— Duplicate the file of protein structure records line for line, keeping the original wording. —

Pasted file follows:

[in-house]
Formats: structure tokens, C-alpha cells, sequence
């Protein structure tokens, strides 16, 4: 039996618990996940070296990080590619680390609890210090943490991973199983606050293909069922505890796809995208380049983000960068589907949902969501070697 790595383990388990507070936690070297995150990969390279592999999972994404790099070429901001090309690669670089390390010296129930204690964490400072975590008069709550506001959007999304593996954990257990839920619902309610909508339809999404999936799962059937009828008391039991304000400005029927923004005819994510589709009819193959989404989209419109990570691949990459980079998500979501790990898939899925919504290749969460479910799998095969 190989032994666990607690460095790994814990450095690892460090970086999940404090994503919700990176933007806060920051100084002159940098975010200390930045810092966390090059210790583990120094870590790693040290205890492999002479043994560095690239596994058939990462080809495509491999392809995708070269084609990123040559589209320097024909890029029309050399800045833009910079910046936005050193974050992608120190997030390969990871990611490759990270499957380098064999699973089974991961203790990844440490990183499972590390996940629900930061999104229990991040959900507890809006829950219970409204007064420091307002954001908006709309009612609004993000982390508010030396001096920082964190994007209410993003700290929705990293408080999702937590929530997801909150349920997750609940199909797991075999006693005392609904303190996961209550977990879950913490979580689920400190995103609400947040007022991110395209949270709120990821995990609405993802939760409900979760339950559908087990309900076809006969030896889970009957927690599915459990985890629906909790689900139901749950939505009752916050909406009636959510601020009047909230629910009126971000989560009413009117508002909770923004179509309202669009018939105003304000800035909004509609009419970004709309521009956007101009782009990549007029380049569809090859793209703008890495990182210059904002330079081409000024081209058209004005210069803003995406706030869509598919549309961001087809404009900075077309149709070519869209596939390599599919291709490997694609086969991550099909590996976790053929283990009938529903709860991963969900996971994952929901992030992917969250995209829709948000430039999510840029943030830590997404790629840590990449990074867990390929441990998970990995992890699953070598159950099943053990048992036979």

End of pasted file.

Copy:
[in-house]
Formats: structure tokens, C-alpha cells, sequence
């Protein structure tokens, strides 16, 4: 039996618990996940070296990080590619680390609890210090943490991973199983606050293909069922505890796809995208380049983000960068589907949902969501070697 790595383990388990507070936690070297995150990969390279592999999972994404790099070429901001090309690669670089390390010296129930204690964490400072975590008069709550506001959007999304593996954990257990839920619902309610909508339809999404999936799962059937009828008391039991304000400005029927923004005819994510589709009819193959989404989209419109990570691949990459980079998500979501790990898939899925919504290749969460479910799998095969 190989032994666990607690460095790994814990450095690892460090970086999940404090994503919700990176933007806060920051100084002159940098975010200390930045810092966390090059210790583990120094870590790693040290205890492999002479043994560095690239596994058939990462080809495509491999392809995708070269084609990123040559589209320097024909890029029309050399800045833009910079910046936005050193974050992608120190997030390969990871990611490759990270499957380098064999699973089974991961203790990844440490990183499972590390996940629900930061999104229990991040959900507890809006829950219970409204007064420091307002954001908006709309009612609004993000982390508010030396001096920082964190994007209410993003700290929705990293408080999702937590929530997801909150349920997750609940199909797991075999006693005392609904303190996961209550977990879950913490979580689920400190995103609400947040007022991110395209949270709120990821995990609405993802939760409900979760339950559908087990309900076809006969030896889970009957927690599915459990985890629906909790689900139901749950939505009752916050909406009636959510601020009047909230629910009126971000989560009413009117508002909770923004179509309202669009018939105003304000800035909004509609009419970004709309521009956007101009782009990549007029380049569809090859793209703008890495990182210059904002330079081409000024081209058209004005210069803003995406706030869509598919549309961001087809404009900075077309149709070519869209596939390599599919291709490997694609086969991550099909590996976790053929283990009938529903709860991963969900996971994952929901992030992917969250995209829709948000430039999510840029943030830590997404790629840590990449990074867990390929441990998970990995992890699953070598159950099943053990048992036979």